|Pat Pedrja and a comforting buddy|
Pat Pedraja got sick just after his 10th birthday, when his first symptoms came as swollen knees than eventually rendered him unable to walk. He was treated for a year for what doctors thought was rheumatoid arthritis when an even more shocking diagnosis was made in its place - Pat had acute lymphoblastic leukemia (ALL).
ALL is a cancer of the white blood cells, those which normally fight infections in the body. It is also the most common type of cancer in children, and as a whole, affects 1 in every 29,000 children in the United States.
At the time, Pat was an active 4th grader, considered the fastest runner in his class, and an avid hockey player.
Soon after his diagnosis, Pat began his chemotherapy course at St. Joseph's Children's Hospital in Tampa, Florida, staying at the hospital every other week to endure treatments.
It was during one of his stays there that he felt called to an even greater purpose.
An ambitious, business-minded young man, Pat had long admired Farrah Gray, an African American entrepreneur who became a millionaire by age 14.
While at the hospital, he watched a special on the television show 20/20 about Farrah's sister, who needed a bone marrow transplant to survive. The program encouraged minorities to register as donors, as matches are likelier to be found amongst the same ethnicities. (Sadly, Farrah's sister never found a donor match and died).
What is a Bone Marrow Transplant?
|Pat in front of his Donormobile|
Bone Marrow is a tissue found inside bones, which in certain areas of the body contain stem cells that produce blood cells.
Certain illnesses create defective and abnormal blood cells that interfere with the production of normal red and white blood cells, and then attack other tissues as well. While chemotherapy and radiation help destroy the bad cells, they also destroy normal cells and even healthy bone marrow.
Bone marrow transplants help replace the damaged bone marrow so that it can begin normal function again, increasing chances of survival for patients.
Bone Marrow transplantation has only been around for 40 years, but is growing in its use to fight diseases previously thought entirely incurable. Thousands of people with leukemia, lymphomas, immune deficiency disorders, aplastic anemia, and some tumors have had their lives saved each year from bone marrow transplants. Sadly, though, 70% of those awaiting a transplant never receive one since a matching donor isn't found.
What most people don't realize is that the process is much simpler and less invasive than what the word "transplant" conveys. While one technique is an outpatient surgical procedure, for most, stem cells are collected through a blood transfusion similar to giving blood.
A Journey Begins
|Pat, with an advertising sticker on his head, and his mom|
Although his cancer treatment did not require a bone marrow transplant, he was struck by the fact that minorities like himself (Pat"s dad is Cuban) have a much more difficult time finding a matching donor, as minorities make up less than a third of the national donor registry.
He decided right then and there that he wanted to help expand the base of potential donors from diverse racial and ethnic backgrounds, and he and his parents set forth a plan for a nationwide drive.
They would cover 35 cities in 2007 with the goal of adding 2007 new registrants to the National Marrow Donor Program.
At $52 for each DNA test, they knew it would take over 100,000 US dollars to move forward with their goal. It would also require an RV to travel across the country in.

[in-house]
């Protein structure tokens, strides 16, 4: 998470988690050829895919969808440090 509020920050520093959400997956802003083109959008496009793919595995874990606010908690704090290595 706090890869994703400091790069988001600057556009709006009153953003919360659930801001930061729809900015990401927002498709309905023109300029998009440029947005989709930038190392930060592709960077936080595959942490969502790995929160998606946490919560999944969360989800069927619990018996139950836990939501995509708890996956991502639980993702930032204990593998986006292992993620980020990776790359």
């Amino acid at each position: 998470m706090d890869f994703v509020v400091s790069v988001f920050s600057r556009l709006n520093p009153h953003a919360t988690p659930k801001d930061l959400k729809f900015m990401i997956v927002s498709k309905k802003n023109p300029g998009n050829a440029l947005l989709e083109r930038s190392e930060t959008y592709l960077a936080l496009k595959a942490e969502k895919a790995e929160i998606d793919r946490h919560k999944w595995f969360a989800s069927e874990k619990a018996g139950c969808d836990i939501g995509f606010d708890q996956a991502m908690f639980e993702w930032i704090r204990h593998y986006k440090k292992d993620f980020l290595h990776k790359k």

Determined that nothing would stop him in his goal to help others survive, Pat, all the while enduring chemotherapy treatments, set out on a mission to raise the funds.
He started on eBay, the popular online auction site. There he created an auction offering two months of advertising space on his newly bald head, and received a winning bid from a company in San Diego, California for over 5,000 dollars. He followed with others.
True to his word, each day he would boldly wear the stickers/temporary tattoos on his forehead everywhere he went, selflessly raising funds to help others.
One Child's Dream
The trek, called "Driving for Donors," took place during 12 weeks from May to August of 2007.
In a donated RV dubbed the "Donormobile," Pat and his family drove throughout the US, starting in Miami, and visiting cities as far as Los Angeles and New York.
They received far more attention than they ever could have dreamt of, and soon Pat was appearing in newspapers and television shows, and even meeting celebrities at movie premiers and receiving tickets to NBA finals.
The media attention paid off - the trip garnered 5,000 new additions to the donor registry, and the number has now grown to 7,000.
Of these, 3 have already become life-saving matches, ironically, one for a man living not far from the hospital where Pat received his own life-saving treatment.
CNN recently selected Pat from 7,000 entries as one of its "Young Wonders" in its "CNN Heroes" initiative, and he was ultimately selected as the Viewer's Choice Winner and honored at a star-studded gala.
Pat is also currently a finalist for the prestigious Br!ck Awards, which honor young people making a difference in the world.
Now with his cancer in remission, Pat is more determined and energetic than ever to continue on his mission. He and his family are currently busy planning a 2008 international tour.
He may be too young to drive, but he is not too young to dream. In fact, Pat Pedraja's dream of a Donor Drive is helping young and old receive the life saving treatment they had been desperately waiting for, never imagining the hero that would facilitate it would be a small child with a big dream.